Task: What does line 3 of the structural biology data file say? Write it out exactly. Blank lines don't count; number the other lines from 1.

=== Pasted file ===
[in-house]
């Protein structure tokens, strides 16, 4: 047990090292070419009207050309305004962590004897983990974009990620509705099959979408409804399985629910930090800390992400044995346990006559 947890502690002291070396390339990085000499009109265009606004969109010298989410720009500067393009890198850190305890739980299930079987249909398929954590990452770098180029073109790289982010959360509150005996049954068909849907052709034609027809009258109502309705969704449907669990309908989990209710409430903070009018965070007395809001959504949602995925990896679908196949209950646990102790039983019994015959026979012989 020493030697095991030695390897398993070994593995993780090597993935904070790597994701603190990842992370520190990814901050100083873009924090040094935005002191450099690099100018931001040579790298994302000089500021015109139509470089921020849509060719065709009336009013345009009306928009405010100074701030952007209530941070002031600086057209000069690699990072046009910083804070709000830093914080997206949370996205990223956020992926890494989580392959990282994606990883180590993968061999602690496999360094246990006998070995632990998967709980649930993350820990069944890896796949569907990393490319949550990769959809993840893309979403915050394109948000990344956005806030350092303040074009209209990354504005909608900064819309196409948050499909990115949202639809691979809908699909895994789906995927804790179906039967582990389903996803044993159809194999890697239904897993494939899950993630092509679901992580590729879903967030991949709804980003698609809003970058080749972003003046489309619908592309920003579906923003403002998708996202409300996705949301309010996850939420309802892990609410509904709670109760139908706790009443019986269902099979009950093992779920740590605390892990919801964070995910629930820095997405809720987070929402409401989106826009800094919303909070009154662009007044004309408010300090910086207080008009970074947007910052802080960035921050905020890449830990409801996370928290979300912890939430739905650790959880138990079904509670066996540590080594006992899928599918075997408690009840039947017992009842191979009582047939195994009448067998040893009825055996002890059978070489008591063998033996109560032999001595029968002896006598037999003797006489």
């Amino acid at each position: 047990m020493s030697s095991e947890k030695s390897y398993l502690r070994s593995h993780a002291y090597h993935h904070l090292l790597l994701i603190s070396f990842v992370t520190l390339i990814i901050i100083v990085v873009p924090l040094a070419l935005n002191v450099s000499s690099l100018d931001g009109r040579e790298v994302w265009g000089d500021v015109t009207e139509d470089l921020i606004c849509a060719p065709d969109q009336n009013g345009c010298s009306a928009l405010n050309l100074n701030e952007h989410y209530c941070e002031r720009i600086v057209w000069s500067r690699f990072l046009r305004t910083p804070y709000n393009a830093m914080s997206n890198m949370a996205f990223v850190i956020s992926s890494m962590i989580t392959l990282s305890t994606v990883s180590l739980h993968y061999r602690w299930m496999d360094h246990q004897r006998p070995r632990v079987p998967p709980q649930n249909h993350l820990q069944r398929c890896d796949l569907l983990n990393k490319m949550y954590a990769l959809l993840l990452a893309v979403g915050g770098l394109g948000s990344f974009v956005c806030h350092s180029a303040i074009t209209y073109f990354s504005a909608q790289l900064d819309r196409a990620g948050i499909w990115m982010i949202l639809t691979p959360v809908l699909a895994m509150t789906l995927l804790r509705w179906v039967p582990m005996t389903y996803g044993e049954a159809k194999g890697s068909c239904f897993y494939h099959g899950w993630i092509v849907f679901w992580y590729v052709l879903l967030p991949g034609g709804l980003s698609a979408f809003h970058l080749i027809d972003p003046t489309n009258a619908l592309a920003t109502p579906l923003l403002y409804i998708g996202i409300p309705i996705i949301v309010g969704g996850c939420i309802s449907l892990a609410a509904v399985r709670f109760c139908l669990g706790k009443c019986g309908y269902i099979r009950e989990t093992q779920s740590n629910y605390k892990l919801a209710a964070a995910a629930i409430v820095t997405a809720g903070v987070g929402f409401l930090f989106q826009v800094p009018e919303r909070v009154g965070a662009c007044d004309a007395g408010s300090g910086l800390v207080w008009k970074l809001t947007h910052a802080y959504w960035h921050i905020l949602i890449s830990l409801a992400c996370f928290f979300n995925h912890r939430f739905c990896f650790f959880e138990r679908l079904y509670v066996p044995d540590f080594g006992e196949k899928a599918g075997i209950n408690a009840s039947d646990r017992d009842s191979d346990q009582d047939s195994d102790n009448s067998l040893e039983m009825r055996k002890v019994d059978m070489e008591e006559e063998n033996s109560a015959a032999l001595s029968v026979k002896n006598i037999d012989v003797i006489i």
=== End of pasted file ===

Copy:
């Amino acid at each position: 047990m020493s030697s095991e947890k030695s390897y398993l502690r070994s593995h993780a002291y090597h993935h904070l090292l790597l994701i603190s070396f990842v992370t520190l390339i990814i901050i100083v990085v873009p924090l040094a070419l935005n002191v450099s000499s690099l100018d931001g009109r040579e790298v994302w265009g000089d500021v015109t009207e139509d470089l921020i606004c849509a060719p065709d969109q009336n009013g345009c010298s009306a928009l405010n050309l100074n701030e952007h989410y209530c941070e002031r720009i600086v057209w000069s500067r690699f990072l046009r305004t910083p804070y709000n393009a830093m914080s997206n890198m949370a996205f990223v850190i956020s992926s890494m962590i989580t392959l990282s305890t994606v990883s180590l739980h993968y061999r602690w299930m496999d360094h246990q004897r006998p070995r632990v079987p998967p709980q649930n249909h993350l820990q069944r398929c890896d796949l569907l983990n990393k490319m949550y954590a990769l959809l993840l990452a893309v979403g915050g770098l394109g948000s990344f974009v956005c806030h350092s180029a303040i074009t209209y073109f990354s504005a909608q790289l900064d819309r196409a990620g948050i499909w990115m982010i949202l639809t691979p959360v809908l699909a895994m509150t789906l995927l804790r509705w179906v039967p582990m005996t389903y996803g044993e049954a159809k194999g890697s068909c239904f897993y494939h099959g899950w993630i092509v849907f679901w992580y590729v052709l879903l967030p991949g034609g709804l980003s698609a979408f809003h970058l080749i027809d972003p003046t489309n009258a619908l592309a920003t109502p579906l923003l403002y409804i998708g996202i409300p309705i996705i949301v309010g969704g996850c939420i309802s449907l892990a609410a509904v399985r709670f109760c139908l669990g706790k009443c019986g309908y269902i099979r009950e989990t093992q779920s740590n629910y605390k892990l919801a209710a964070a995910a629930i409430v820095t997405a809720g903070v987070g929402f409401l930090f989106q826009v800094p009018e919303r909070v009154g965070a662009c007044d004309a007395g408010s300090g910086l800390v207080w008009k970074l809001t947007h910052a802080y959504w960035h921050i905020l949602i890449s830990l409801a992400c996370f928290f979300n995925h912890r939430f739905c990896f650790f959880e138990r679908l079904y509670v066996p044995d540590f080594g006992e196949k899928a599918g075997i209950n408690a009840s039947d646990r017992d009842s191979d346990q009582d047939s195994d102790n009448s067998l040893e039983m009825r055996k002890v019994d059978m070489e008591e006559e063998n033996s109560a015959a032999l001595s029968v026979k002896n006598i037999d012989v003797i006489i």